Planetary Scientist

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A career in planetary science would be a fascinating one these days. Fifty years ago we didn’t even know what any of the other planets in our solar system looked like up close. And just a few decades ago we weren’t sure that there were any planets outside our solar system. Now, thanks to advancing technology, every day we find out more and more about planets, both in and out of our solar system. This activity give the girls a taste of astronomy, geology, and planetary science, all in one!

Category: Developing Talents

Duration: 1 Session

Supplies:

  • 1 egg for each group of 2-3 girls (I highly recommend you hard boil them in case there is an accidental drop!)
  • 1 long, wide box or dresser drawer (you can use lots of smaller containers, like clothes gift boxes or 9 x 13 pans, but setup becomes more complicated). They should not be more than a foot high. If you have more than six girls you might consider doing more than one set up.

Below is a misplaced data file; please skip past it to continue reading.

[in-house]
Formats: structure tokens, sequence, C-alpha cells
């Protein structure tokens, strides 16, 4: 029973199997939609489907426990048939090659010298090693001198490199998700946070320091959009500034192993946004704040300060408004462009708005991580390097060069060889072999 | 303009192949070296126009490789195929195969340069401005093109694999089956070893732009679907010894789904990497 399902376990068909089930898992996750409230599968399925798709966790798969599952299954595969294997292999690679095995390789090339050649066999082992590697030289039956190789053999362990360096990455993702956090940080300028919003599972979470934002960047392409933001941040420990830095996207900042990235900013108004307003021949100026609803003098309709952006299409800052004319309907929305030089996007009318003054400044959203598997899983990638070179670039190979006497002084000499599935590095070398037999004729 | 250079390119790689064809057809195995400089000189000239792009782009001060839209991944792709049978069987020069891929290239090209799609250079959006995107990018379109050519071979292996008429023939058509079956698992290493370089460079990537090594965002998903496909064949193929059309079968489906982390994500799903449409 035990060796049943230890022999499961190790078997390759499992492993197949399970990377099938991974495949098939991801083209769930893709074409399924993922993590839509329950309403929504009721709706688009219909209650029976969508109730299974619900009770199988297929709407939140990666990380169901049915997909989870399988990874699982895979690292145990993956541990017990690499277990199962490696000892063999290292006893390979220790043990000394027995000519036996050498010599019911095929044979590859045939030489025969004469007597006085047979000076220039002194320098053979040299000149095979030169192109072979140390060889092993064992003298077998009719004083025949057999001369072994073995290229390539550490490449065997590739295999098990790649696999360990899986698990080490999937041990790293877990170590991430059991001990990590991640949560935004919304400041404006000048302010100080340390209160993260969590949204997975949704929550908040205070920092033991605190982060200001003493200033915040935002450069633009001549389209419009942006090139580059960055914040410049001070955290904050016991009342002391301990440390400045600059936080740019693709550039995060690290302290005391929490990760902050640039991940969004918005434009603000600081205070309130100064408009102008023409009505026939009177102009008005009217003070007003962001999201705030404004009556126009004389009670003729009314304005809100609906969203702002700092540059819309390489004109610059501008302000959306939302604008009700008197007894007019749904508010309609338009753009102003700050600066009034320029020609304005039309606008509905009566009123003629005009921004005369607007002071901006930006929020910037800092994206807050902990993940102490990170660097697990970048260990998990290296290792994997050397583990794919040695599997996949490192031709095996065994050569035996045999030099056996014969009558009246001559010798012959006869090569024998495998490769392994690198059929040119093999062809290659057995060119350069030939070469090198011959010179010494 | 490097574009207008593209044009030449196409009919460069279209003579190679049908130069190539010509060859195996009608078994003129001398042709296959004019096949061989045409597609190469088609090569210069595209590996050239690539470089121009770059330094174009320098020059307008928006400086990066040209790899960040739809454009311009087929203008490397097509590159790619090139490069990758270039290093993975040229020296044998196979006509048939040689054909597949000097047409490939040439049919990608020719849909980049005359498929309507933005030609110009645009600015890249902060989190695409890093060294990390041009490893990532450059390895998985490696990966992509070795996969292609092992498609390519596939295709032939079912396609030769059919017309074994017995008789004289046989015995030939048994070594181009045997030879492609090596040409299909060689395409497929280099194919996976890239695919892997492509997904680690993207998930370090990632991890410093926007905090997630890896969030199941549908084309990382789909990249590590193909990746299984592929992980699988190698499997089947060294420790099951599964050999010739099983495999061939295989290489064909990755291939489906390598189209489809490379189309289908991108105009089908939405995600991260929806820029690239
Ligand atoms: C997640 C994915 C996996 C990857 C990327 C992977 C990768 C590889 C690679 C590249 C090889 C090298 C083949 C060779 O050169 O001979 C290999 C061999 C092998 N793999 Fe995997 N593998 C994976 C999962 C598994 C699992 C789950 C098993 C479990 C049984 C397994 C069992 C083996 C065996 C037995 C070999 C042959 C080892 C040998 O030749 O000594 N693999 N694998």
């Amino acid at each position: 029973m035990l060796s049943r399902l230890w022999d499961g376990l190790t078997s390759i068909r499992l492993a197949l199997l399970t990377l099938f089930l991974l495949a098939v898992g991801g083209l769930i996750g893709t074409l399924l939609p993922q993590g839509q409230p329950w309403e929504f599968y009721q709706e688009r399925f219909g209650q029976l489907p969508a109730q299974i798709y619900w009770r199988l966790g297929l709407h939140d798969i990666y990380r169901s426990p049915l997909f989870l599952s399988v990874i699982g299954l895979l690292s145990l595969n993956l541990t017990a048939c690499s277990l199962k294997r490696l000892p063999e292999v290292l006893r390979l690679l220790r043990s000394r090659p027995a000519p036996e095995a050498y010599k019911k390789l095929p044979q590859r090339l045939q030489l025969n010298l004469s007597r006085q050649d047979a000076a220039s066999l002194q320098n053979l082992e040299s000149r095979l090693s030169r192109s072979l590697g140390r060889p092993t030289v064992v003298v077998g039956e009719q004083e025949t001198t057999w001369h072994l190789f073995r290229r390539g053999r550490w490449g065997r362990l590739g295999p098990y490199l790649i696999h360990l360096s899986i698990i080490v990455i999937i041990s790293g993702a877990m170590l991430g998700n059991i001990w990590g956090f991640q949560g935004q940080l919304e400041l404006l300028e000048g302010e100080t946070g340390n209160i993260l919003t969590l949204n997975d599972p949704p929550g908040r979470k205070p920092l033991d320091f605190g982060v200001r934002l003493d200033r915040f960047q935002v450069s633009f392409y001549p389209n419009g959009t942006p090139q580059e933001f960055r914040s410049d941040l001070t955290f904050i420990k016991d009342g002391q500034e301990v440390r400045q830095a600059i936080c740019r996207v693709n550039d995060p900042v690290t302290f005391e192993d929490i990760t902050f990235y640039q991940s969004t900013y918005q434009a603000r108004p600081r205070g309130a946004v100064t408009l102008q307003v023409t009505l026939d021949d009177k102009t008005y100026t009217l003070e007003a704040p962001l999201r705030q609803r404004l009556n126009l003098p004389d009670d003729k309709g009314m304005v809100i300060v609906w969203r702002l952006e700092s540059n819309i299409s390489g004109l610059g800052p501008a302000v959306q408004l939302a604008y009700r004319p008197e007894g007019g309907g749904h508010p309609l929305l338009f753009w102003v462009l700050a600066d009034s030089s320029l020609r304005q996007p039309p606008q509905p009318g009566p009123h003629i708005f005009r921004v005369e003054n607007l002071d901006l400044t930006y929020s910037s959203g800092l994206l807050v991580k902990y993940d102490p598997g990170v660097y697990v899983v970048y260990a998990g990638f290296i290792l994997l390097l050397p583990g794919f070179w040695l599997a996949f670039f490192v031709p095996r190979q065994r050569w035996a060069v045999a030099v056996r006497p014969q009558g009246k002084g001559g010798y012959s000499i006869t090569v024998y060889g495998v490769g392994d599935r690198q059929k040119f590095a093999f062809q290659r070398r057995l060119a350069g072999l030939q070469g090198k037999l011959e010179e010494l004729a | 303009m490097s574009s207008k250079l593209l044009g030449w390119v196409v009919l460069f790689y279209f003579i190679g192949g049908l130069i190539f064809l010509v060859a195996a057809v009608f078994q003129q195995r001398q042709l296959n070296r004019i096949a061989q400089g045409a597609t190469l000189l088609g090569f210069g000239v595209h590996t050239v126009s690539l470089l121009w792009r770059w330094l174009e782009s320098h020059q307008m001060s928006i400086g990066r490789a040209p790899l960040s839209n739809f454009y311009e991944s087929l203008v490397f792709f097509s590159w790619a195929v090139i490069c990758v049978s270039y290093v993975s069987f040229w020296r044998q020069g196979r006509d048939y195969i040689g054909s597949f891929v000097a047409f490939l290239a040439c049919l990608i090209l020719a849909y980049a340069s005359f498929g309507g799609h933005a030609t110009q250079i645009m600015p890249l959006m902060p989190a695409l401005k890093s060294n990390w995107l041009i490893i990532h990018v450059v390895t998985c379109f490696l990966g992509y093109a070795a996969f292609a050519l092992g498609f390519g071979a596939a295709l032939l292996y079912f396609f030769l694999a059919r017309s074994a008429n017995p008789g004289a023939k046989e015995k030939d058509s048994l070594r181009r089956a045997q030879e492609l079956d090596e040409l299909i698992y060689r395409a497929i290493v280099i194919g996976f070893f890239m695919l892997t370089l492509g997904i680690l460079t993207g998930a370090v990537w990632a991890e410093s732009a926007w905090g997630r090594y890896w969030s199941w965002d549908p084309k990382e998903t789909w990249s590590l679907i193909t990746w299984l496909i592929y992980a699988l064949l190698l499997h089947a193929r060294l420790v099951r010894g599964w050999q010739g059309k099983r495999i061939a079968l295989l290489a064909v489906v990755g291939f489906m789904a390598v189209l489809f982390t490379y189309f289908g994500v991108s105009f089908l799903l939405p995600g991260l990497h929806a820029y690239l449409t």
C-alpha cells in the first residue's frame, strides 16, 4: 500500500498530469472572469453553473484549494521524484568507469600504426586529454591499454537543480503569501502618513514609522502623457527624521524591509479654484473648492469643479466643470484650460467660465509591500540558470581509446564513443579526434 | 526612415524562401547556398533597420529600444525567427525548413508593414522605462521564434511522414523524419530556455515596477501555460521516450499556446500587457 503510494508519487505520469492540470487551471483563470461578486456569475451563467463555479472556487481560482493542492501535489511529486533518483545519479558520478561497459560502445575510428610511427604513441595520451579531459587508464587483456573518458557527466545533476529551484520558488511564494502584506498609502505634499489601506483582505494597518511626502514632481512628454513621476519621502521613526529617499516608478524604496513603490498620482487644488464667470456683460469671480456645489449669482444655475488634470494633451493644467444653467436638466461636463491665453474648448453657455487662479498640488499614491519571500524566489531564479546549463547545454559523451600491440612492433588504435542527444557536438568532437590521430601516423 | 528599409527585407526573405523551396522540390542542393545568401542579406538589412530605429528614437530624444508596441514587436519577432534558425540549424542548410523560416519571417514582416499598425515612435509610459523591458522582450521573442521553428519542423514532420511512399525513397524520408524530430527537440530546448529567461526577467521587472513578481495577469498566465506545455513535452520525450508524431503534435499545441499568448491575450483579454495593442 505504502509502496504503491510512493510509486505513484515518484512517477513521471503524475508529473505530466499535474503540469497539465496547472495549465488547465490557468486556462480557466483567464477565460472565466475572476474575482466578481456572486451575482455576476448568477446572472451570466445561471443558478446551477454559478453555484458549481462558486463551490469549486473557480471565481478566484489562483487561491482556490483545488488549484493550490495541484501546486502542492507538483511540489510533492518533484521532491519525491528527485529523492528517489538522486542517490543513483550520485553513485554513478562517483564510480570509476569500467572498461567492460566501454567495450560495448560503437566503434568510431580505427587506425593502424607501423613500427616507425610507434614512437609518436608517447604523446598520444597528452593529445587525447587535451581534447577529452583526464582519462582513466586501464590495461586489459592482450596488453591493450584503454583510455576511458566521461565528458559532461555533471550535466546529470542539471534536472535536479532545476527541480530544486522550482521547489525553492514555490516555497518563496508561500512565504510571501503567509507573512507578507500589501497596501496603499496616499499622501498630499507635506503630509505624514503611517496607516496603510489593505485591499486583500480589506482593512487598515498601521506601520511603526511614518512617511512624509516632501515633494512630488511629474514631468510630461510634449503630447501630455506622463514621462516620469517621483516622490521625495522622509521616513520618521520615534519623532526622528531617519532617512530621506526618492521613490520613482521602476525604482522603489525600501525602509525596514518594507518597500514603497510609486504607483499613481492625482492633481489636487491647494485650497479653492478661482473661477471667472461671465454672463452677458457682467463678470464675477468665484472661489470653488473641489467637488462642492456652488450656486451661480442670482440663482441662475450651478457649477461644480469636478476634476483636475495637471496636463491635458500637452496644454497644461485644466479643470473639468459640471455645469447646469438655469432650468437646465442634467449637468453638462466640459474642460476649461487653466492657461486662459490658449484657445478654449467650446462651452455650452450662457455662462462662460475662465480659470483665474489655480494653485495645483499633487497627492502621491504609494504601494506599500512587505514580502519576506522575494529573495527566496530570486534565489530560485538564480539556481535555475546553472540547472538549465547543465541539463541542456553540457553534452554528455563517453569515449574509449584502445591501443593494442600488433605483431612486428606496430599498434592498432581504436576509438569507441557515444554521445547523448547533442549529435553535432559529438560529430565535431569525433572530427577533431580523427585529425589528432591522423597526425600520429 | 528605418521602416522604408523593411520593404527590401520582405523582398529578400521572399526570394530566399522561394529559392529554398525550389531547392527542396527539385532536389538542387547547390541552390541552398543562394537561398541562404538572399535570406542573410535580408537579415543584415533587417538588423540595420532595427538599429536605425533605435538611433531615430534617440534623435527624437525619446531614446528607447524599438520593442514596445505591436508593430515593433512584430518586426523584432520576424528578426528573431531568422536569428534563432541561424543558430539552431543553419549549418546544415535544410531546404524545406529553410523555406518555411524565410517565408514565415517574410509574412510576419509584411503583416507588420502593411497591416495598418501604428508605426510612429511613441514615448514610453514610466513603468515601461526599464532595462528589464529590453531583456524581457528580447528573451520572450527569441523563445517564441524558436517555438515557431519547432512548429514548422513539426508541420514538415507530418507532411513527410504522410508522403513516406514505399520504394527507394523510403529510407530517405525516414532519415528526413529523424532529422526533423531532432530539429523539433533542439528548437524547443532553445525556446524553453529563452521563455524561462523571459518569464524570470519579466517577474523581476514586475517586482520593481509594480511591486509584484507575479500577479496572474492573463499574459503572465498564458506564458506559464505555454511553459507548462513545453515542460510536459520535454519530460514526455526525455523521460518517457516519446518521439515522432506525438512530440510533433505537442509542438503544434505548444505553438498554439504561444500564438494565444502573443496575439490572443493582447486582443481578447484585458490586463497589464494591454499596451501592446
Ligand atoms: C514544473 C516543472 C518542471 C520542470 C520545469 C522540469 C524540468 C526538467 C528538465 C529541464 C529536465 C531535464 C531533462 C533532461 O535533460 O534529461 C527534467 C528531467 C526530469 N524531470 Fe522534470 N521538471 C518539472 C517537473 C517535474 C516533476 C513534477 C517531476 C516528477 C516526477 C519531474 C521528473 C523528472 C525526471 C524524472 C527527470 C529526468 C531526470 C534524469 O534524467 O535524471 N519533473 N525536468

• Plastic drop cloth or trash bag big enough to cover the inside of the box or drawer and drape over the sides
  • ten pound bag of flour or more – enough to cover the bottom of the box with two inches of flour.
  • can of cheap spray paint – any color but white
  • paper
  • writing utensils
  • rocks or marbles, no bigger than one inch, preferably a few different sizes.

Preparation:

  • Find a space outside the church building where a little flour mess won’t hurt anything.
  • (Optional) Search for a few recent news articles about planetary exploration. Hot topics in 2015 include extrasolar planets and the rovers on Mars.
  • (Optional) pictures or a map of Mercury and Mars.